(optional rank for senior Group Captains)
Group CaptainWing CommanderSquadron LeaderFlight LieutenantFlying OfficerPilot OfficerActing Pilot OfficerOfficer Cadet


Noncommissioned and Enlisted Ranks[11]

RankSubofficer MajorSubofficerClassStudentConscripted Soldier
RankSuboficial MayorSuboficialSargento 1°Sargento 2°Cabo 1°Cabo 2°CaboAlumnoSoldado Conscripto
TranslationSub-officer MajorSub-officerFirst SergeantSecond SergeantFirst CorporalSecond CorporalCorporalStudentConscript Soldier
EquivalentWarrant OfficerWarrant OfficerFlight SergeantSergeantCorporalSenior Aircraftman (Air Groups and Topography Service),
Lance Corporal(Antiaircraft Artillery Regiment, Personnel Command and Logistics)
Leading Aircraftman Student NCOAircraftman

Badges of the Chilean Air Force


Officer[12]Line Corps
Arm of serviceAviationEngineeringAir DefenseTelecommunications and Information TechnologyAdministrationAir Base
SpecialtyAviators (Fighter, Helicopter) and Air transport officersAviation engineersAir defenseInformation and telecommunications engineersEngineers assigned to administrative dutiesLogistics
Officer[12]Services/Staff Corps
Arm of serviceJusticeMedical Corps
Dental Corps
ChaplainancyBands ServiceGeneral Services Corps
Abbreviation(J)(S) y (SD)(SR)(B)(SG)
SpecialtyAttorneys and JudgesDoctors, Nurses and Dentists
of various specialties
ChaplainsMusiciansProfessional workers and civilian employees

Non-commissioned officers and airmen

NCOs and airmen of the[12]Line CorpsServices Corps
Arm of serviceWeaponsTechnical supportAdministrationCombat medicine and surgery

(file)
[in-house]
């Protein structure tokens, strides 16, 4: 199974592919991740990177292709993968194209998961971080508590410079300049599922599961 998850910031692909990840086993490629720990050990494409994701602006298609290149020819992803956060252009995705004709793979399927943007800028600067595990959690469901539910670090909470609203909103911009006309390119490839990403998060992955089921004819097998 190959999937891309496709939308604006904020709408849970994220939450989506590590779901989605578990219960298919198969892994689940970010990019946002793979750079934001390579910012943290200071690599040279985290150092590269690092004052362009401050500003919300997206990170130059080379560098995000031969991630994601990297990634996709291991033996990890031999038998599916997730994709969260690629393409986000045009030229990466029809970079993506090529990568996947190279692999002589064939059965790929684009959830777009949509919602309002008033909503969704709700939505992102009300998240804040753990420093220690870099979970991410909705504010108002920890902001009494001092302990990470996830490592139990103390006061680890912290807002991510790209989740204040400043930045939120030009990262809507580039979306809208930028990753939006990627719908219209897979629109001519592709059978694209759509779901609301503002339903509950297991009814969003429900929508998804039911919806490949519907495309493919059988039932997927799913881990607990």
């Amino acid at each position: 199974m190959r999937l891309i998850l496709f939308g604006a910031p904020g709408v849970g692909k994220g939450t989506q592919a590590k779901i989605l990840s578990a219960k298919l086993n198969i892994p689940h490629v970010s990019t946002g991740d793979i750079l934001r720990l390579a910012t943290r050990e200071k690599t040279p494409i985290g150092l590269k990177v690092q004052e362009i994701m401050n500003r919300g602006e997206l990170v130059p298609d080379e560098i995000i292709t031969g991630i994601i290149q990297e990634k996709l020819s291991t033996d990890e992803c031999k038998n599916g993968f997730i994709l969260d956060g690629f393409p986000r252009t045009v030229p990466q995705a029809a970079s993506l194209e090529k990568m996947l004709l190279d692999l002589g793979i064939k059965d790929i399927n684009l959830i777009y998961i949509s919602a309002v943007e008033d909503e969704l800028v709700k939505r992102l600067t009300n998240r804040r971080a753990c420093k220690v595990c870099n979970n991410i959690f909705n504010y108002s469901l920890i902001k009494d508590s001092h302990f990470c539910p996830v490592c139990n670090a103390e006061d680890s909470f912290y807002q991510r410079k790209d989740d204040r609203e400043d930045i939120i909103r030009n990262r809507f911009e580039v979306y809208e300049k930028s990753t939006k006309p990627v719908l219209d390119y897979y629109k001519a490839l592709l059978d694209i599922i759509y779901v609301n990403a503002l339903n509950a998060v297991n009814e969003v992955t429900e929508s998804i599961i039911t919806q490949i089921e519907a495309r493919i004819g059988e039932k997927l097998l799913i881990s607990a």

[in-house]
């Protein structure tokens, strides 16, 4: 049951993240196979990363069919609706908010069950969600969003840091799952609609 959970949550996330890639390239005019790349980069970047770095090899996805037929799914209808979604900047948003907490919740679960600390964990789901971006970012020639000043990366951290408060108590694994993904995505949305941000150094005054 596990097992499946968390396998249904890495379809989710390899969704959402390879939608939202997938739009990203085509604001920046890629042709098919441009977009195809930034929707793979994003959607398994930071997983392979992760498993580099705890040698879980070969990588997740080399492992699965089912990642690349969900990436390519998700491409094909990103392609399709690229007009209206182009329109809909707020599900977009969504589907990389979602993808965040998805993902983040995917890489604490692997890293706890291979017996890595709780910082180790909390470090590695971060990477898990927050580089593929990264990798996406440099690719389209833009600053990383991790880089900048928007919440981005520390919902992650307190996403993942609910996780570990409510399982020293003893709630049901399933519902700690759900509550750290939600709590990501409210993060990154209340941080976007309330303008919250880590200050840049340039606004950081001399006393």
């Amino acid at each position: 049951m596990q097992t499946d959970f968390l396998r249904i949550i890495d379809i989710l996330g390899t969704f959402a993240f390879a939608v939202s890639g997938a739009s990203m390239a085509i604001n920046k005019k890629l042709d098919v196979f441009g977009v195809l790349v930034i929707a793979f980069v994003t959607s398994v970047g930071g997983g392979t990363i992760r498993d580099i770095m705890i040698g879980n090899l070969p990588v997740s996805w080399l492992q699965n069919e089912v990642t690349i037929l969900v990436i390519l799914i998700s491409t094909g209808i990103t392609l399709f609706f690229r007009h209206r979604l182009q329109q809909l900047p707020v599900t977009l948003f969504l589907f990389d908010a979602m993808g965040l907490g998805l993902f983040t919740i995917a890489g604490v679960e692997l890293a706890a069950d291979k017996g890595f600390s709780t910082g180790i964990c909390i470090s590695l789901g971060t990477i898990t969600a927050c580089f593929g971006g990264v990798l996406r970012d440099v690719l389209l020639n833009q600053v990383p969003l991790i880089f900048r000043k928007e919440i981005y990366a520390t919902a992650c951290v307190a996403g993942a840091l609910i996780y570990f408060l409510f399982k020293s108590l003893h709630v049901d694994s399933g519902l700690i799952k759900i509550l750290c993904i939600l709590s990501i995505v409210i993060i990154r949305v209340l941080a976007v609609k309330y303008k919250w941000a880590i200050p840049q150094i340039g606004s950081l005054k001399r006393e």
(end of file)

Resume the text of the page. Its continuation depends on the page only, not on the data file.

SpeciallyAir Defense
Intelligence personnel
Maintenance and armaments
Communications, information technology and electronics
Air Operations Support
Administrative staffCombat medics and surgeons

Officers' cap badges

Chilean Air Force officers wear the following cap badges in their peaked caps.

Rank cap badge[9]Air Generals and Air CommodoresColonels and Group CommandersEnsigns through Squadron Commanders
Full dress
Service dress
RankAir GeneralAviation GeneralAir Brigade GeneralAir CommodoreAviation ColonelGroup CommanderSquadron Commander Flight CaptainLieutenantSublieutenantEnsign


  1. 1 2 3 4 5 6 7 8 9 10 11 12 13 14 15 16 17 18 19 "World Air Forces 2015 pg. 13". Flightglobal Insight. 2015. Retrieved 26 December 2014.
  2. "Chilean Air Force". Retrieved 27 February 2015.
  3. 1 2 "World Air Forces 2011/12". flightglobal insight. Retrieved 16 February 2015.
  4. "Chilean Air Force Boeing 767". Retrieved 10 February 2015. Check date values in: |date= (help)
  5. "Chilean navy considers Hermes 900". Retrieved 10 February 2015.
  6. "How Embraer attracted a global audience to the KC-390". Retrieved 10 February 2015.
  7. 1 2 3 4 5 6 7 8 9 10 Trade Registers. Retrieved on 2015-02-18.
  8. " - Hosting web strnek zdarma". Retrieved 24 December 2014.
  9. 1 2 Grados
  11. " - Hosting web strnek zdarma". Retrieved 24 December 2014.
  12. 1 2 3